yes, that is Moon Dough on the floor. Hard to vacuum between suitcases
I am terrible at unpacking. Most of the time, I cannot even bring myself to get the bags out of the car and I imagine, if we had a garage, I'd just get dressed and lotion my legs in the garage.

My closet is a wasteland of partially filled handbags--I have taken to just grabbing what I need and switching to a new bag. Whenever I grab our suitcases from the basement, you never know what you will find--a bathing suit from Puerto Rico in October? Some tea bags from England in '08? Maybe that other flip flop from Nags Head in '05? A bottle of Salt Lick BBQ sauce from Texas in '10? You never, ever know.

It is much like my head--a storage unit filled with forgotten items from bygone days. Despite my tendency to talk too much, text too much and write too much: I am terrible at unpacking my thoughts. I leave the important ones behind and let the unimportant ones filter forward. The unimportant thoughts weigh less, they float to the surface like that expensive olive oil I found in my duffle bag from San Antonio '07.

Today, after a whirlwind trip through DC, Myrtle Beach and Raleigh, I came home with all my luggage (which my husband so nicely unloaded) and here it sits, in my den, anxiously awaiting unpacking.  I will say that I am unpacking, but really, I am just waiting it out, hoping that miraculously it just all goes away somewhere.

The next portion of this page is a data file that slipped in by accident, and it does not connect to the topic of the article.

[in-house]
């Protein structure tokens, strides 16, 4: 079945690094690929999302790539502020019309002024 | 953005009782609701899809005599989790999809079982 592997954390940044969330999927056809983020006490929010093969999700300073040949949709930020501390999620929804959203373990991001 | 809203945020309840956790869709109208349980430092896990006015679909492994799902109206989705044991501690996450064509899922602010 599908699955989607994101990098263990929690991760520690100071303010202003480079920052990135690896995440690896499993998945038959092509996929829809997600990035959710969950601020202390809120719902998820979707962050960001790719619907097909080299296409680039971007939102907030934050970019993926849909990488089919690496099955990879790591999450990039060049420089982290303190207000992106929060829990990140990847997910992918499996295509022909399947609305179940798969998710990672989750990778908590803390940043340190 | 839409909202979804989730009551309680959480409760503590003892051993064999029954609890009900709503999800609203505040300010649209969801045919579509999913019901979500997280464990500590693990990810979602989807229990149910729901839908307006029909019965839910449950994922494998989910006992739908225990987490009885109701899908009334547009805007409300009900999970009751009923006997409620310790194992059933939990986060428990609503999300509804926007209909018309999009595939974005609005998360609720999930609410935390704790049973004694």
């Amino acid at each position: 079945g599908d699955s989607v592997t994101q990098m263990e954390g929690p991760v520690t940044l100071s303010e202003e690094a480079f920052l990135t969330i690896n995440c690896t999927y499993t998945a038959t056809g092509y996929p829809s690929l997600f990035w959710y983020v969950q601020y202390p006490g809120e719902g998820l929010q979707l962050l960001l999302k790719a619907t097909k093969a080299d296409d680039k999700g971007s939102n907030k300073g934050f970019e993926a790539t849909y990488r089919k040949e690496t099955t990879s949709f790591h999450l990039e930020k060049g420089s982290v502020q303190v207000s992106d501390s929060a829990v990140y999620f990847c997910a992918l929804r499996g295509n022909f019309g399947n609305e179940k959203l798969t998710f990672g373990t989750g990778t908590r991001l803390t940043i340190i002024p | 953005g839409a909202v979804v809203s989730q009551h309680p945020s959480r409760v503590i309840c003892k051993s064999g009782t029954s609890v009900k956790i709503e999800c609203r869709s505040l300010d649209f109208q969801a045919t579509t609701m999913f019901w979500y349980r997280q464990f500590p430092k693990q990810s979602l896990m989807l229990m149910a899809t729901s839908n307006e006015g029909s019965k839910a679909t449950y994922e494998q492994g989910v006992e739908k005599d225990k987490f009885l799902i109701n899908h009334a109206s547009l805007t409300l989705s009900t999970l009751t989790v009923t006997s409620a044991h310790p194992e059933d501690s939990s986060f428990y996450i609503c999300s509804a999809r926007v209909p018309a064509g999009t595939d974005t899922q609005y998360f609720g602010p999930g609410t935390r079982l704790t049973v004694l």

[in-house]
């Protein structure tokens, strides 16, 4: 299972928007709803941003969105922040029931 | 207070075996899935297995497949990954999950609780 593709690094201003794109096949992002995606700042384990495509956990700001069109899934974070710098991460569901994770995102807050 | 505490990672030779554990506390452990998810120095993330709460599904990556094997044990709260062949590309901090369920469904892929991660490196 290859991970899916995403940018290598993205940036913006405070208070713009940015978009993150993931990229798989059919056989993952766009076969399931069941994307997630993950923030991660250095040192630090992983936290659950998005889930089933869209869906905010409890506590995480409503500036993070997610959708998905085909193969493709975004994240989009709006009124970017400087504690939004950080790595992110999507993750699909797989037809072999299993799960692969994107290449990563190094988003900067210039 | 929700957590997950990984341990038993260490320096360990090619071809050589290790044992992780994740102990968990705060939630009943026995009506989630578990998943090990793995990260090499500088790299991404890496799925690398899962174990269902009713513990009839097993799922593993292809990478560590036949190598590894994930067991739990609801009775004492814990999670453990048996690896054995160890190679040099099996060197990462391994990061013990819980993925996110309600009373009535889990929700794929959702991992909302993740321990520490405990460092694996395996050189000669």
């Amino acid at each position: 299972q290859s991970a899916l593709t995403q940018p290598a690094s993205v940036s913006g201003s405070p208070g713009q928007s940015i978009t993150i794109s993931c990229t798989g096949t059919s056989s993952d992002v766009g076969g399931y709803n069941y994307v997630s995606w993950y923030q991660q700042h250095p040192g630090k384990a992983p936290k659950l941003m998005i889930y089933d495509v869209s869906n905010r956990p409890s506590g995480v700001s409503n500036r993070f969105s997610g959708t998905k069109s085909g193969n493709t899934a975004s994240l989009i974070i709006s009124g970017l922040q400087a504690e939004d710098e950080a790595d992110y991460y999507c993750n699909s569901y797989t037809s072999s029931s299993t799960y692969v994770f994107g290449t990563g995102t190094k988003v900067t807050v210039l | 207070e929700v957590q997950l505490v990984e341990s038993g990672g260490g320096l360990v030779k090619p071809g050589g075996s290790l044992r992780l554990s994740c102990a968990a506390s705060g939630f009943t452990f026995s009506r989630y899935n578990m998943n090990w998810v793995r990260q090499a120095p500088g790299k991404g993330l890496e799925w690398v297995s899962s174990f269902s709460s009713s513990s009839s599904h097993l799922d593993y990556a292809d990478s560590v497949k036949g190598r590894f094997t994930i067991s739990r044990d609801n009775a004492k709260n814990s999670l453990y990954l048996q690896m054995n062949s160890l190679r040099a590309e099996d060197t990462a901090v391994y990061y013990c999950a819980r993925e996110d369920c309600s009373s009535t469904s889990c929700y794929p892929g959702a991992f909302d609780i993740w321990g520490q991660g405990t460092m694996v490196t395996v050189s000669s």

I also came home to the looming MRI--a scan that will mark five years since Lily completed treatment for an ependymoma brain tumor.

And despite my best efforts to toss those memories in the basement or tuck them into the dark corners of my closet, I cannot. Those memories are neither heavy nor light; they seem to possess a super human ability to float to the top while simultaneously dragging me to the bottom. The memories of diagnosis and treatment: CHOP May-June '07, MD Anderson July-August '07, suspected shunt malfunction of July '07,  vomiting of '08,  radio-active dye malfunction of '11 and each and every MRI (Lily has had nearly 20 in her 6 years. I've never had one in 35 years). All these memories still fill me with sheer terror: cold sweats, racing heart, wild eyes and panic.

So, I unpack the bits I need: her treatment history for the anesthesiologist; dates of past scans and upcoming appointments; reminders that she needs the IV team and a dose of giggle juice; enough darkness to be grateful for the light.

The rest of it: that I will toss in the basement, next to the box from my computer, right behind the Easter decorations and to the left of old lamps.

Unpacking can wait.


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